“Once upon a time, when you lived on an orchard…” That is what I ought to write on the tops of all these jars of apples in a toffee-maple syrup. I recently found out that my family can’t stay on the lovely farm we moved onto, because it jeopardizes my residency status for attending Oregon State University in another year. So I have been soaking up all the richness of life in rural Washington while I can, until our lease is up. One of the ways I have done this is by taking advantage of the organic apple orchard in my backyard. A few weeks ago, I made a couple batches of apple butter… but I wanted something different. I came up with this little recipe based off an idea from Ball’s Complete Book of Home Preserving, which canned the apples in a mixture of red hot candies and corn syrup. I don’t like either red hot candies or corn syrup, but it was great inspiration! How about Wether’s toffee candies and maple syrup? 😉 Actually, you can use any candies you want. Please do and tell me how it went! Eat these apples with oatmeal, pancakes, or over some plain whole yogurt and granola like me. Yum, yum, yum! They make a great sweet addition to breakfast on a cool October day.
1 1/2 cups organic brown sugar (easy to make with organic cane sugar and organic molasses)
2/3 cup Wether’s Toffee candies
2 cinnamon sticks of about 4″
2 tsp whole cloves
2 tsp ground ginger
2 cups water
1 1/2 cups [Bragg’s] apple cider vinegar
2/3 cup 100% pure maple syrup
1 tsp [Plantation] organic molasses
24 medium organic apples, peeled, cored and cut into eighths (treated with lemon juice before cooking to prevent browning)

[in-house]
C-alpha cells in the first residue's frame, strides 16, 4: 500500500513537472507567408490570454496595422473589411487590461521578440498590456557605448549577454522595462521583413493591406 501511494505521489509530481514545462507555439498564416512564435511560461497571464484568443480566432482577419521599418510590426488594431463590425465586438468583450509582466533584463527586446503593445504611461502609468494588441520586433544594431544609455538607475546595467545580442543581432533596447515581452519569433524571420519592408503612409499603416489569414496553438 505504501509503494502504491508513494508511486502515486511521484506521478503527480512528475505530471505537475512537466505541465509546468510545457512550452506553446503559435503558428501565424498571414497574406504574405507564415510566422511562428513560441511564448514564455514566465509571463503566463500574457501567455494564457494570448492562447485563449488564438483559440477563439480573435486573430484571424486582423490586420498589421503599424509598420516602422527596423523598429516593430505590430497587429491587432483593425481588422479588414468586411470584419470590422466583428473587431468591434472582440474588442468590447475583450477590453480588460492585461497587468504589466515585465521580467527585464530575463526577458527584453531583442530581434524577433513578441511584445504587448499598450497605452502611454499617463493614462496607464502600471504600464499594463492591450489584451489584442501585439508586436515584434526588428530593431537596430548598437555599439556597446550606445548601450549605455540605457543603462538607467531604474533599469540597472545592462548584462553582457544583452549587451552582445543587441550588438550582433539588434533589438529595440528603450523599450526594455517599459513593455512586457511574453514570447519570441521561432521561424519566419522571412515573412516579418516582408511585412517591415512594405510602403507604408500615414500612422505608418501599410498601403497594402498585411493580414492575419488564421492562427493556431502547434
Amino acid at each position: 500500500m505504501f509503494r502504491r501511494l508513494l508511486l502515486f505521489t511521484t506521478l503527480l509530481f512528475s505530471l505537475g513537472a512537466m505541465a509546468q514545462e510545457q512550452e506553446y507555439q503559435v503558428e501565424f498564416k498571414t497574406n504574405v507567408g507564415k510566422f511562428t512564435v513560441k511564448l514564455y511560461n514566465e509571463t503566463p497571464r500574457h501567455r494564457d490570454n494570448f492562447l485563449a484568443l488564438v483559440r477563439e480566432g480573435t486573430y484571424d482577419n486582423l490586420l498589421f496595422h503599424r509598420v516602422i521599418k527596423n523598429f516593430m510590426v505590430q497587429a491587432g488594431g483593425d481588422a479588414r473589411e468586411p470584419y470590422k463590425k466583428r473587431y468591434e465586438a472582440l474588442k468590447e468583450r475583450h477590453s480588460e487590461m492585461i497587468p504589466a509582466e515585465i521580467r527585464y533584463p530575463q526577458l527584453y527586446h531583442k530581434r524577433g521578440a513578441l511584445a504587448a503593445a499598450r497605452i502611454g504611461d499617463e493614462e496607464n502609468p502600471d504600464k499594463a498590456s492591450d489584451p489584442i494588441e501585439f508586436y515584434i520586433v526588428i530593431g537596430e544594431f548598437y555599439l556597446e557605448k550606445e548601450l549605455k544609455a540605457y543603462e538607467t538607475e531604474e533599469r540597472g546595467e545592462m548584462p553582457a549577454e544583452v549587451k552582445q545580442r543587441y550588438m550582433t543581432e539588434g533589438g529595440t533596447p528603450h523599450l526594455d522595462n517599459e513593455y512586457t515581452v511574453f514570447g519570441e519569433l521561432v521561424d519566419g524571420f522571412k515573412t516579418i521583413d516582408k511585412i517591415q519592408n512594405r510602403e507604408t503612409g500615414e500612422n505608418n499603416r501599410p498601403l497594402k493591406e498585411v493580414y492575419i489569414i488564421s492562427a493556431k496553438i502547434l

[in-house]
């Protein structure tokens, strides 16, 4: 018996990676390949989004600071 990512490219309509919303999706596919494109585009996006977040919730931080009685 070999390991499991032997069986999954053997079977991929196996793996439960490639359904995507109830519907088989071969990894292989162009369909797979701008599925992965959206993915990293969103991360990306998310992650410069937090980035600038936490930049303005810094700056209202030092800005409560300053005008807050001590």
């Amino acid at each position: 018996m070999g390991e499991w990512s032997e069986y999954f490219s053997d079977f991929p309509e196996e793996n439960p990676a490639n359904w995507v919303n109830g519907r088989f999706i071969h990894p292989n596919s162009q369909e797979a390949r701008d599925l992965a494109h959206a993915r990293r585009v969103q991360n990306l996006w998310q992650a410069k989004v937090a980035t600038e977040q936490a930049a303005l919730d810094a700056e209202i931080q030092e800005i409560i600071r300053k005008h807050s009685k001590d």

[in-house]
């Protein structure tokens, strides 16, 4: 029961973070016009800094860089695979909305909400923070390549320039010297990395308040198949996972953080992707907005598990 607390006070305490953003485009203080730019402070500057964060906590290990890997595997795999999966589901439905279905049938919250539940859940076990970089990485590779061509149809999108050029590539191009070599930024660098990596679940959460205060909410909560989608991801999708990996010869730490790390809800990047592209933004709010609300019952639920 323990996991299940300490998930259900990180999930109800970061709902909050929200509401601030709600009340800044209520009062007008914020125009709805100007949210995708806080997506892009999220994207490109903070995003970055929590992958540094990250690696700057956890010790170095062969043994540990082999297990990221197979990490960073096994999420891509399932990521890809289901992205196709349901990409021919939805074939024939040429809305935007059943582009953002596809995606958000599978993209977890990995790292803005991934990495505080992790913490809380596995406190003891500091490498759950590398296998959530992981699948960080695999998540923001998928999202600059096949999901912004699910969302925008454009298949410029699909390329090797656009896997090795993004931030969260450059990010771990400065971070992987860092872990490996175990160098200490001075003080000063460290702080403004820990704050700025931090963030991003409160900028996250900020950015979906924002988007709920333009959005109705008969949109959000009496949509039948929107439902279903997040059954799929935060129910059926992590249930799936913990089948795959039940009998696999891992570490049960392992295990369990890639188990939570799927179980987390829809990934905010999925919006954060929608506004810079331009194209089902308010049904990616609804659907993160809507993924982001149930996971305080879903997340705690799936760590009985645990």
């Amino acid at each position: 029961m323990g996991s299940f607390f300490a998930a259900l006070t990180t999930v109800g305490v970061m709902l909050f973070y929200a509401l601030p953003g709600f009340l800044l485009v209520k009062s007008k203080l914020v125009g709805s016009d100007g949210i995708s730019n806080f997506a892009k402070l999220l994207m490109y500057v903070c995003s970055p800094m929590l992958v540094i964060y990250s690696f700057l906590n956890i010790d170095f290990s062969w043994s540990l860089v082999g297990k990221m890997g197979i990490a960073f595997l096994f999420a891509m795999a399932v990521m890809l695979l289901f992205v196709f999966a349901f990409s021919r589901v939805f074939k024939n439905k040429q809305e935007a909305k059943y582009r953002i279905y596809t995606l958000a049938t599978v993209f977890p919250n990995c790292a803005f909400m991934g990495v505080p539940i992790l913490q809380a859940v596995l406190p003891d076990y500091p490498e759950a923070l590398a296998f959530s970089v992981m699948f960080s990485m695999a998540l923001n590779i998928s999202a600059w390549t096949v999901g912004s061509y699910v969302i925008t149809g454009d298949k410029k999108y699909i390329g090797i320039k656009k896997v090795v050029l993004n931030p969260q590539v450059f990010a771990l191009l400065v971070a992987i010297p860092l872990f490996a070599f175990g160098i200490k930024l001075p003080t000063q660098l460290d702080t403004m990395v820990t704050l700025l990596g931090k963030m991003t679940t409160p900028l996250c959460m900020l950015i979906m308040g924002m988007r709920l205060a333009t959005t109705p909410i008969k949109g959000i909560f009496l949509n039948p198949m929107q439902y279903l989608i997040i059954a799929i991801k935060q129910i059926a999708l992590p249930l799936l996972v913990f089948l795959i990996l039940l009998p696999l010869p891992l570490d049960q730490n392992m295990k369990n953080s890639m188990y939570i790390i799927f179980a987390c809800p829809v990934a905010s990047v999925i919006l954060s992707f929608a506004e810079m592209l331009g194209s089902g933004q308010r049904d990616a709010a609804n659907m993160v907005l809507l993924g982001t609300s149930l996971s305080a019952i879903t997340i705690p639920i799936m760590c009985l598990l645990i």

1. Wash and sterilize jars and rings. Keep them in boiling water or on dry cycle of dishwasher, so they stay hot. Submerge lids into very warm, but not boiling, water. Get large pot ready for water-bath.
2. In a large stainless steel pot, combine all ingredients except apples. Bring to a boil over medium-high heat, stirring constantly to avoid candies from sticking to the bottom. Stir until candies are completely melted. Add apples and gently cover them with the sauce, cooking until they are just heated through for about 6-8 minutes. Turn the heat off and keep the pot covered. Do not let it cool to room temperature.
3. Using a slotted spoon, pack hot apples into hot jars and leave about 1/2 inch of room from the top of the jar. Ladle the hot syrup over the apples, still leaving 1/2 inch headspace. Remove air bubbles by sliding a butter-knife along the sides in the jar. Wipe the rim with a warm wet cloth, and center the lid on the jar. Screw the ring onto jars until resistance is met, then increase to “fingertip-tight”. (For more information, refer to Ball’s website.)
4. Place jars into a water-bath, and boil for about 5-15 minutes (depending on sea-level). Remove with a jar lifter, and let the jars sit until their lids have sealed. This can take anywhere from 10 minutes to 24 hours. Do not touch the lids. You’ll usually hear a “snap” if they sealed, and a vacuum will cause the lids to suction down. The next day, check that the lids have sealed by pressing on them. If your finger pops back up from any of the lids, then the sealing did not work. You can try a new lid and process them again, or place that jar into the fridge.
Enjoy your food and health!